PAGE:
Alphabet Soup: Concussion Assessment in Youth
August 25, 2015
SCAT2, SCAT3, Child-SCAT 3, SAC, BESS…….as those of us in sports medicine know, concussion assessments have become an alphabet soup!
Our July 2015 edition of CJSM contains an interesting study looking at baseline SCAT2 assessments of healthy youth student-athletes; it also included some preliminary evidence for the use of the Child-SCAT3 in children younger than 13.
The 4th International Consensus Statement on Concussion in Sport introduced the SCAT3 and Child-SCAT3 instruments. The Child-SCAT3, in particular, was a significant advancement as there had been no pre-existing instrument for pediatric concussion assessments prior to the 2012 Zurich conference. If you have not ever looked the Child-SCAT3 over, take the chance now by going to the freely available consensus statement–the Child-SCAT3 PDF is readily downloadable. Among the differences between the SCAT3 and Child-SCAT3: a different set of Maddocks questions (is it before or after lunch?); days of the week (as opposed to months of the year) in reverse order; a parent- as well as a self-assessment of symptoms (and the self-assessment is written in more age appropriate language).
Throughout the year, but especially at this time of year (late summer–football has begun) we do assessments like this for the large number of kids we see with concussions or suspected concussions. Over the years, my colleagues and I have wondered over issues such as kids’ seeming inability to get months of the year in reverse order–hence, the perceived improvement of the Child-SCAT3 [as an aside, is it the digital world we live in, the absence of wall calendars–does this generation have some different ‘relationship’ with the months of the year?] I have also wondered about the notion of normative values for instruments like the SCAT2 and SCAT3–this gets into the discussion of our clinical goals: are we returning children to ‘symptom free’ states before return to sport, or are we returning them to baseline? This was the basis for one of our rousing pieces, ‘Is it time to re-think the Zurich guidelines?’
Hence, I read the new study by Glaviano, Benson, Goodkin et al. with great interest. The group comes from the University of Virginia, and they studied 361 athletes grades 7 to 12 [mean age = 14.6 +/- 1.8 years] playing a combination of contact and non-contact sports. These individuals were given the SCAT2 pre-season–in other words, these were uninjured athletes, with the assessments of the subjective and objective components of the SCAT2 measuring their baseline performance. As the authors write, ‘To our knowledge, this is the first study that examined baseline SCAT2 scores in middle school and high school student-athletes when compared by sex and single-year age group comparison.’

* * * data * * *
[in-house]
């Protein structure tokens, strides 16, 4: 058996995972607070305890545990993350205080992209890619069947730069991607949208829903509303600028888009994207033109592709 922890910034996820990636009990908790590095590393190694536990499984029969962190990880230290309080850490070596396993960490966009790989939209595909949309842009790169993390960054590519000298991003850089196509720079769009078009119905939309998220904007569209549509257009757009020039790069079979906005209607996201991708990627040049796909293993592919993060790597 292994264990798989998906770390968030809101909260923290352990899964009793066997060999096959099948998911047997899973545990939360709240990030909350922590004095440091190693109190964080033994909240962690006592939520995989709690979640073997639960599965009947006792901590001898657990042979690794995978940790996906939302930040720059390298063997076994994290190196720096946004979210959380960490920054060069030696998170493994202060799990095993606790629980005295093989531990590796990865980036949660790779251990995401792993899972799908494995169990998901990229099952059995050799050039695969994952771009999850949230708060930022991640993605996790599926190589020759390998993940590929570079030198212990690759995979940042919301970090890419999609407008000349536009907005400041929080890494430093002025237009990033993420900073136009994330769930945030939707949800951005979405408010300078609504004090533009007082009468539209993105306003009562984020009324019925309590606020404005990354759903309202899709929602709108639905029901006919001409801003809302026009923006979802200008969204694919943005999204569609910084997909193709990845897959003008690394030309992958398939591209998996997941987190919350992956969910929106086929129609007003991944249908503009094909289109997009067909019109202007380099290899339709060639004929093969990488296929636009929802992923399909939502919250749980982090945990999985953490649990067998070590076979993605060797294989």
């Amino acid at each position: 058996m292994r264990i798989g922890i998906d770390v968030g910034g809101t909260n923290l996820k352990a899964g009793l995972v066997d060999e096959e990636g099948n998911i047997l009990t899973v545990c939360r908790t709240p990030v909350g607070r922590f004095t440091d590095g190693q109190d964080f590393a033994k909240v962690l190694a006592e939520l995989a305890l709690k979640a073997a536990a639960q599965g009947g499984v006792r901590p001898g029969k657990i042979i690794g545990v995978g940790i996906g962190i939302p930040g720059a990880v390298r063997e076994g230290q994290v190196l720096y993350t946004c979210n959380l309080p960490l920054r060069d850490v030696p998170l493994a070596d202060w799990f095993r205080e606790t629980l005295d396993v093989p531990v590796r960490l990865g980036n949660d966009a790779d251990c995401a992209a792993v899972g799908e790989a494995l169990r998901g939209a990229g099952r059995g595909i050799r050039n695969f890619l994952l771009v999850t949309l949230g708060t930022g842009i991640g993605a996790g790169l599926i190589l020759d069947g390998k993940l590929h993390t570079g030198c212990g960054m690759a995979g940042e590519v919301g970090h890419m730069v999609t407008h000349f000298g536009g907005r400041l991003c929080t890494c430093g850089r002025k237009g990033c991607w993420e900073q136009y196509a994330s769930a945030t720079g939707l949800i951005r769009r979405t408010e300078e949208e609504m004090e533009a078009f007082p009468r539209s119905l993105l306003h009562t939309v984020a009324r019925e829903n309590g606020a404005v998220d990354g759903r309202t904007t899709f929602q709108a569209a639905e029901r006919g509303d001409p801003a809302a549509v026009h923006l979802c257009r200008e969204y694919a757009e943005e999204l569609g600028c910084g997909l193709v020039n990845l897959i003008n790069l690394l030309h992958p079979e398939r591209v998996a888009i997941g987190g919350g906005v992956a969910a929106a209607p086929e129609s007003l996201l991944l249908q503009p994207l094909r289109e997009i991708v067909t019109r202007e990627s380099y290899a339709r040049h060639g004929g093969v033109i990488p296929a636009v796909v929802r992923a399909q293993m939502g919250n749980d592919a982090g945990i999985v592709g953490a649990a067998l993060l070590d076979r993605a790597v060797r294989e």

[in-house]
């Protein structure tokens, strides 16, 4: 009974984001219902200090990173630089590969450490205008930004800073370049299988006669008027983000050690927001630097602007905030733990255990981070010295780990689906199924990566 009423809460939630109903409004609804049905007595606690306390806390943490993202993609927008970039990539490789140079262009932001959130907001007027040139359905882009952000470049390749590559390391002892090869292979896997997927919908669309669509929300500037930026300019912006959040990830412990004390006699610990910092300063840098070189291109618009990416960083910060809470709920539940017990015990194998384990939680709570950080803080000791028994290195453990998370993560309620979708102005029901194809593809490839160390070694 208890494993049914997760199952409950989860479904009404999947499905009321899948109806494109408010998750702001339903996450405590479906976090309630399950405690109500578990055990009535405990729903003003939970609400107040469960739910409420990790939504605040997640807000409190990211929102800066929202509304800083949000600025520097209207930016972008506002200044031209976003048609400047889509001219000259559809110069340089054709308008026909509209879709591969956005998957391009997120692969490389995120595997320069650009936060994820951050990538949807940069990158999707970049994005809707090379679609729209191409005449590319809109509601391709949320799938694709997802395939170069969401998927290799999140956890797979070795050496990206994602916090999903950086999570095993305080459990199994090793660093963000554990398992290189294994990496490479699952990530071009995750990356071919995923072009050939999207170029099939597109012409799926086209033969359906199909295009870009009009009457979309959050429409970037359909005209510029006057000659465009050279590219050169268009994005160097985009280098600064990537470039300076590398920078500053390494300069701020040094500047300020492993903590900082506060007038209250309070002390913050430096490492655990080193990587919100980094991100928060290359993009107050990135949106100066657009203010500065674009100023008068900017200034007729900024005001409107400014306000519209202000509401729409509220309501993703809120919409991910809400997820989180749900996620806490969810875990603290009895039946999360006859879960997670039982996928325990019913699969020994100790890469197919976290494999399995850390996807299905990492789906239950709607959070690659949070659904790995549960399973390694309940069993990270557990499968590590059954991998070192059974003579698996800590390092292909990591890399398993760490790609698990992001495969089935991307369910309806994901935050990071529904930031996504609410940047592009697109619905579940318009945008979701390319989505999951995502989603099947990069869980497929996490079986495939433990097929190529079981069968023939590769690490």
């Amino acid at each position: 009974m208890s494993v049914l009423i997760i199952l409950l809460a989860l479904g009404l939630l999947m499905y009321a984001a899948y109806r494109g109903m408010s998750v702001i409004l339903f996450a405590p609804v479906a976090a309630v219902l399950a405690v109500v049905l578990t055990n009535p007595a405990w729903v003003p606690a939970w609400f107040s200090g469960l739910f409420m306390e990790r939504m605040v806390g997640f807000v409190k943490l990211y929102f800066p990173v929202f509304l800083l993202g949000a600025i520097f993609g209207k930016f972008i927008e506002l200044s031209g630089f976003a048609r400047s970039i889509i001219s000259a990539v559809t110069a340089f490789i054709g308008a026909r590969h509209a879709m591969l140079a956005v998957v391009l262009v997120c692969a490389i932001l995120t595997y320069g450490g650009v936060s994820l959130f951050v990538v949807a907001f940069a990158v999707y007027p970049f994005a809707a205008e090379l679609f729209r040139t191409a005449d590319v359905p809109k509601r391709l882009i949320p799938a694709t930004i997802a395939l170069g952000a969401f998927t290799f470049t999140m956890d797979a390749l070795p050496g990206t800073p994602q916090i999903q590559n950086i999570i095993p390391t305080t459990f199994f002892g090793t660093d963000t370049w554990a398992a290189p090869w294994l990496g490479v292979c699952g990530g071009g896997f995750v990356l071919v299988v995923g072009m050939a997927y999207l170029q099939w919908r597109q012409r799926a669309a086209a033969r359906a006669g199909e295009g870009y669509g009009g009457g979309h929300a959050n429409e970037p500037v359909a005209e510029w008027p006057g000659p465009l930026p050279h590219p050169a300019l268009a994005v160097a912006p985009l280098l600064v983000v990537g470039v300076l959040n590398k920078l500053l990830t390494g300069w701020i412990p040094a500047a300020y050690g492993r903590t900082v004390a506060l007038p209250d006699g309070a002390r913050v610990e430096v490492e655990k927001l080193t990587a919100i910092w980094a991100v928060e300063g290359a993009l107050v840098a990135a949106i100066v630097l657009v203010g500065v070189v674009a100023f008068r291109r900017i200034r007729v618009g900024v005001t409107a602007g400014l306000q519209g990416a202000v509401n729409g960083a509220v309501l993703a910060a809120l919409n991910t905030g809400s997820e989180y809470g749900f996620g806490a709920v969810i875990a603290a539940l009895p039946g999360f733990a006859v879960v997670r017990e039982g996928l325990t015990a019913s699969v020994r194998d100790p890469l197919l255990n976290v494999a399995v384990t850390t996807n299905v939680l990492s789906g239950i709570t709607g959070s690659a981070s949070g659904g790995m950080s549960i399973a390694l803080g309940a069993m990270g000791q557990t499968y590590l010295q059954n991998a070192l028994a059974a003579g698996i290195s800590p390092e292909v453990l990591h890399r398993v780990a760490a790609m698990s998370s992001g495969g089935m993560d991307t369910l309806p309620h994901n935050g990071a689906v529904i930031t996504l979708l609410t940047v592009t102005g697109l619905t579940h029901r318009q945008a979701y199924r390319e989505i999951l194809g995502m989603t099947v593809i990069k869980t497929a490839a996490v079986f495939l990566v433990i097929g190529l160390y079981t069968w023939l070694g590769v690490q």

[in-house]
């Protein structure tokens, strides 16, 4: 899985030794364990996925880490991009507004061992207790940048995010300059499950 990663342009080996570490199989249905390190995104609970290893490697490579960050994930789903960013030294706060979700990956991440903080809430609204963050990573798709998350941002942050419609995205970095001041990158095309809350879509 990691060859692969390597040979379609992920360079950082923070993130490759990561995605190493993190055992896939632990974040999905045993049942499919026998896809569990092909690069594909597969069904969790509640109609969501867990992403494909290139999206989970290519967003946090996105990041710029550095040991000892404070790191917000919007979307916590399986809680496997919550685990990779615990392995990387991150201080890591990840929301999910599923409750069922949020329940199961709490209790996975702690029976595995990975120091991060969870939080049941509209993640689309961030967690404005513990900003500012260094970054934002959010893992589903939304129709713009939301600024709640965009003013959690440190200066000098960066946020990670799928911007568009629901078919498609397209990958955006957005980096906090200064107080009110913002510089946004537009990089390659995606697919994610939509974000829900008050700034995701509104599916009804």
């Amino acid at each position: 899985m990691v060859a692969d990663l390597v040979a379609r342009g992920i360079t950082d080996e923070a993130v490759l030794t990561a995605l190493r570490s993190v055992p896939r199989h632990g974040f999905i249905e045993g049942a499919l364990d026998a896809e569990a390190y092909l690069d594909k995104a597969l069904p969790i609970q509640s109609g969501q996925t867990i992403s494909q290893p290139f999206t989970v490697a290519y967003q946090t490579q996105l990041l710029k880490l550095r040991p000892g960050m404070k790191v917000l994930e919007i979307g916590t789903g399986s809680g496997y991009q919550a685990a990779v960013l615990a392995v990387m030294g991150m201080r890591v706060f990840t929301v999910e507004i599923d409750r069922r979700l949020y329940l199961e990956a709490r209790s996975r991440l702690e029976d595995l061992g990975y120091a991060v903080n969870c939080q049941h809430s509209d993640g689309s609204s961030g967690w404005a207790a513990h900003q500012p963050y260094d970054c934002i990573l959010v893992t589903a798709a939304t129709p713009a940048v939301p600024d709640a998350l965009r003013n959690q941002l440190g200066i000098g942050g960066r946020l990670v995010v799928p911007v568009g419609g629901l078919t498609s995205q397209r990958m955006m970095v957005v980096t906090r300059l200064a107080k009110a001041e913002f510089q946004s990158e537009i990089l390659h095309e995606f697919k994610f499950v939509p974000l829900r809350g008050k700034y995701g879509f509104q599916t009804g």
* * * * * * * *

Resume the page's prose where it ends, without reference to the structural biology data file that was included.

The SCAT2 is scored from 0 to 100 [higher # is ‘better,’ reflective of an uninjured state]. Aside from 10 outliers, the SCAT2 scores were normally distributed; mean SCAT2 = 92.0 +/- 3.8. Interestingly, there were no differences between age groups for total SCAT2 score at baseline. There were some statistically significant differences in the concentration subsection of the SCAT2, with increasing age associated with better performance.
The authors also did group comparisons based on gender. Here, too, they found no statistically significant differences between boys and girls in total SCAT2 scores; there were, however, differences in multiple subsections, with females reporting more symptoms, higher BESS and higher immediate memory scores. The statistically significant difference in symptomatology was associated as well with a significant albeit small effect size [Cohen d = -0.29; 95% CI, -0.50 to -0.07]. I think this corresponds to what is seen elsewhere in the literature, and what I could corroborate in my own clinics.
With regards to evidence-based medicine, what I especially like about this study is that it provides some muscle to the consensus statement (and associated SCAT2 instrument) that has been the standard of care for 3+ years. As clinicians, we have to start ‘somewhere’–which is to say, a consensus statement is an important starting point. But I far prefer to hang my hat on evidence, as I am sure we all do. And it gives me real-time clinically relevant evidence to apply to patients of mine who may have no baseline assessments but need me to make return to play decisions. Having some SCAT2 normative data on pediatric and adolescent athletes will help me this fall, I am sure.
An excellent example of the potential disconnect between ‘consensus statement’ and evidence was brought home to me recently at a Grand Rounds at my home institution, Nationwide Children’s Hospital, in a talk on allergies given by David Stukus, MD. As some of you may know, the American Academy of Pediatrics (AAP), recommends that peanuts be withheld from children at risk of developing allergies until they are 3 years old; this recommendation has been in AAP guidelines since 2000 and is still adhered to by many if not most pediatricians here in the USA. However, a New England Journal of Medicine study published in February 2015 turned those guidelines on its proverbial head, finding that introducing peanut in a controlled way at 4 – 11 months to those at risk of atopy was a powerful way of preventing allergies. Already, the needle is swinging toward introducing peanuts earlier rather than holding off.
And so too in our world of clinical sports medicine. Stay in touch with us at CJSM to catch the studies which in our world will be moving the needle too.